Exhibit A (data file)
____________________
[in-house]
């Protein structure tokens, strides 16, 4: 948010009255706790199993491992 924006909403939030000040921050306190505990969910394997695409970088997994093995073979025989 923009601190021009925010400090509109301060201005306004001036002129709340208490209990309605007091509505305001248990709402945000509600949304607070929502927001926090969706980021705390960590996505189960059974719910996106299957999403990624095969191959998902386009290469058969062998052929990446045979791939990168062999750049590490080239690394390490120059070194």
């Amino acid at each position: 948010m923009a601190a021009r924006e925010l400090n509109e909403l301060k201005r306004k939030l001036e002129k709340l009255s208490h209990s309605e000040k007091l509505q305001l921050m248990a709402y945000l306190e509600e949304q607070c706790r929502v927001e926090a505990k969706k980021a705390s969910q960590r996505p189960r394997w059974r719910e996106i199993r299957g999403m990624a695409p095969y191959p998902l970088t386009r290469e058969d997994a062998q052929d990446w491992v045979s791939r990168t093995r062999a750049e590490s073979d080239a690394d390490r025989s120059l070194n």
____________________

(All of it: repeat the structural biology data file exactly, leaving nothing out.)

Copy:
[in-house]
């Protein structure tokens, strides 16, 4: 948010009255706790199993491992 924006909403939030000040921050306190505990969910394997695409970088997994093995073979025989 923009601190021009925010400090509109301060201005306004001036002129709340208490209990309605007091509505305001248990709402945000509600949304607070929502927001926090969706980021705390960590996505189960059974719910996106299957999403990624095969191959998902386009290469058969062998052929990446045979791939990168062999750049590490080239690394390490120059070194």
């Amino acid at each position: 948010m923009a601190a021009r924006e925010l400090n509109e909403l301060k201005r306004k939030l001036e002129k709340l009255s208490h209990s309605e000040k007091l509505q305001l921050m248990a709402y945000l306190e509600e949304q607070c706790r929502v927001e926090a505990k969706k980021a705390s969910q960590r996505p189960r394997w059974r719910e996106i199993r299957g999403m990624a695409p095969y191959p998902l970088t386009r290469e058969d997994a062998q052929d990446w491992v045979s791939r990168t093995r062999a750049e590490s073979d080239a690394d390490r025989s120059l070194n």